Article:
By: Emily Green
Impunity Watch Reporter, South America
BOGOTA, Colombia – Colombia, usually an exporter of immigrants, is experiencing the other side of a migrant crisis. Venezuelan refugees flee their homes and bring Colombia the first wave of massive immigration in its history as an independent nation.
Venezuelan immigrants have been forced to leave the country amid the collapse of President Maduro’s government. Their once prosperous economy is collapsing and has driven masses of people from their homes. Colombia shares 1,300 miles of border with Venezuela and has been a popular destination for its dispersed neighbors.
Besides the proximity, Venezuelans make the move to Colombia because of the economic opportunity. Several refugees remark that at least in Colombia they can find food with the little money they earn. At home, the Maduro regime has destroyed the free market and shelves remain empty.
On the Pope’s visit to Colombia a few weeks ago, Colombian President Juan Manuel Santos pledged that Colombia will accommodate thousands of Venezuelan exiles while it works to find a political solution for their country’s crisis. The President assured the Pope, “Colombia will always be a welcoming land.”
Now that Venezuelans have arrived in the promised amount, Colombia is starting to see the effects. Local authorities report street brawls over food donations. The amount of charity is scarce compared to the amount of need. The mayor of a popular city for immigrants, Cücuta, actually had to ban food donations in public spaces to avoid this violence.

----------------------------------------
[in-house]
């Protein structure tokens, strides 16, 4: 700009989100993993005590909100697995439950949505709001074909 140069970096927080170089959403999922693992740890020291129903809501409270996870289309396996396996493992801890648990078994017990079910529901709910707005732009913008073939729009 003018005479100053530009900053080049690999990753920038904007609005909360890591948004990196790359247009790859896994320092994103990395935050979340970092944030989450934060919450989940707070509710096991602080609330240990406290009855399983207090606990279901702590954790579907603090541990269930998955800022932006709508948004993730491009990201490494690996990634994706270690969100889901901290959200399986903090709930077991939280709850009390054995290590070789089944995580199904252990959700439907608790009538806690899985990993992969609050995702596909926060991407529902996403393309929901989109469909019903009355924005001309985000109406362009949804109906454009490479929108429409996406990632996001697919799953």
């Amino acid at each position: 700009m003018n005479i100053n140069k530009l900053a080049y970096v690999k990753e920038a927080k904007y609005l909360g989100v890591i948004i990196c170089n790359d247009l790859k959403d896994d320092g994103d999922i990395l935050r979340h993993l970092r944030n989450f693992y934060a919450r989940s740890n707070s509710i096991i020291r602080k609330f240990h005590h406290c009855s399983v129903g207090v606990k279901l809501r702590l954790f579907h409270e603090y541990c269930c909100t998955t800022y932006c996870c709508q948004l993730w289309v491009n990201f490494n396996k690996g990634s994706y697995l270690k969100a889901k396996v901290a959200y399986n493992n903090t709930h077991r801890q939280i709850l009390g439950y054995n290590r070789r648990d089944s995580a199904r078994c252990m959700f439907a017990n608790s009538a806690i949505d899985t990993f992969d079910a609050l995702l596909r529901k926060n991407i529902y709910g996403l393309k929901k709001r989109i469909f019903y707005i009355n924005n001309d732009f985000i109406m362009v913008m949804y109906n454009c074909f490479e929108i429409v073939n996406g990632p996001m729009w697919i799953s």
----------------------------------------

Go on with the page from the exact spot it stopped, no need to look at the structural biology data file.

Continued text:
This massive migration is putting a strain on Colombia’s job market as well. Immigrant professionals and students move on to Peru or Chile where there are better job opportunities. This leaves the rest of the refugees as day laborers in Colombia where they make a fraction of what Colombian workers make.
Approximately 3,500 Venezuelans enter Colombia daily. If this level of immigration persist, Colombia will experience an unprecedented population increase of 3% next year. However, this number is surely even larger because Venezuelans who cross the border illegally are not accounted for. Because of this, the Colombian government has drastically understated the effect this immigration crisis will have on their country.
Colombia is not the only destination for Venezuelans. “Since Venezuela’s economic crisis began in 2014, an unprecedented number of Venezuelans have fled the country.” Most have fled to Colombia, but Brazil has also received tens of thousands. The number of Venezuelans seeking asylum in Costa Rica, Panama and Mexico has also increased significantly. Refugees arrive in hopes of gaining refugee status, temporary work, and medical services.
These immigrants have suffered food shortages and a severe lack of medical supplies under their socialist ruler. In many cases, their neighboring countries are their only hope for survival.
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